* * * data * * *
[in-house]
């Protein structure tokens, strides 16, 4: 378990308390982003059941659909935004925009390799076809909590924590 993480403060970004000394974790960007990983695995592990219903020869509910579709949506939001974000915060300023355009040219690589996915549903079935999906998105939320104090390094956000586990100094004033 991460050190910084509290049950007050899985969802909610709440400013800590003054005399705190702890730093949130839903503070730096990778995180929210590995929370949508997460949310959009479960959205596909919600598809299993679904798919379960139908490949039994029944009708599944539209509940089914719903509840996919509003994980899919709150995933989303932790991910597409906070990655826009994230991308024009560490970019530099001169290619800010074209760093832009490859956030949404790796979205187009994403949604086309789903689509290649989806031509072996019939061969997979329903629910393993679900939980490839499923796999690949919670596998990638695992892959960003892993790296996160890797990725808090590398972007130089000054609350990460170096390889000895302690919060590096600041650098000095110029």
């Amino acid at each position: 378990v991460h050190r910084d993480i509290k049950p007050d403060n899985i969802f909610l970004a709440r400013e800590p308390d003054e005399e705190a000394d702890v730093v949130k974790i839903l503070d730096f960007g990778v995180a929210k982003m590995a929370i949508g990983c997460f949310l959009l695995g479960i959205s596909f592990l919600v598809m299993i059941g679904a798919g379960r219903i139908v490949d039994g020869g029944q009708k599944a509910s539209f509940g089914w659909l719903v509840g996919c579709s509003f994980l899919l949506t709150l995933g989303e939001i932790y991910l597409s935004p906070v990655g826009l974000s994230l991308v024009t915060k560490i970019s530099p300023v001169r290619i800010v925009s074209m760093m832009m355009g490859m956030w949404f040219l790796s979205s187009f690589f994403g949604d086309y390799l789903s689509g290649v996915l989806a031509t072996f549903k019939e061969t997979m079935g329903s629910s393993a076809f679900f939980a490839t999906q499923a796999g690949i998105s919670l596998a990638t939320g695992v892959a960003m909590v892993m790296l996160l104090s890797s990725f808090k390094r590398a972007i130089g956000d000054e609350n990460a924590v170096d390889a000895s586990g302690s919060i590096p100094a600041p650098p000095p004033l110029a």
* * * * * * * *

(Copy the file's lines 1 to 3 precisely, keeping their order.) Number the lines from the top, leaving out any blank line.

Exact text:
[in-house]
């Protein structure tokens, strides 16, 4: 378990308390982003059941659909935004925009390799076809909590924590 993480403060970004000394974790960007990983695995592990219903020869509910579709949506939001974000915060300023355009040219690589996915549903079935999906998105939320104090390094956000586990100094004033 991460050190910084509290049950007050899985969802909610709440400013800590003054005399705190702890730093949130839903503070730096990778995180929210590995929370949508997460949310959009479960959205596909919600598809299993679904798919379960139908490949039994029944009708599944539209509940089914719903509840996919509003994980899919709150995933989303932790991910597409906070990655826009994230991308024009560490970019530099001169290619800010074209760093832009490859956030949404790796979205187009994403949604086309789903689509290649989806031509072996019939061969997979329903629910393993679900939980490839499923796999690949919670596998990638695992892959960003892993790296996160890797990725808090590398972007130089000054609350990460170096390889000895302690919060590096600041650098000095110029």
């Amino acid at each position: 378990v991460h050190r910084d993480i509290k049950p007050d403060n899985i969802f909610l970004a709440r400013e800590p308390d003054e005399e705190a000394d702890v730093v949130k974790i839903l503070d730096f960007g990778v995180a929210k982003m590995a929370i949508g990983c997460f949310l959009l695995g479960i959205s596909f592990l919600v598809m299993i059941g679904a798919g379960r219903i139908v490949d039994g020869g029944q009708k599944a509910s539209f509940g089914w659909l719903v509840g996919c579709s509003f994980l899919l949506t709150l995933g989303e939001i932790y991910l597409s935004p906070v990655g826009l974000s994230l991308v024009t915060k560490i970019s530099p300023v001169r290619i800010v925009s074209m760093m832009m355009g490859m956030w949404f040219l790796s979205s187009f690589f994403g949604d086309y390799l789903s689509g290649v996915l989806a031509t072996f549903k019939e061969t997979m079935g329903s629910s393993a076809f679900f939980a490839t999906q499923a796999g690949i998105s919670l596998a990638t939320g695992v892959a960003m909590v892993m790296l996160l104090s890797s990725f808090k390094r590398a972007i130089g956000d000054e609350n990460a924590v170096d390889a000895s586990g302690s919060i590096p100094a600041p650098p000095p004033l110029a």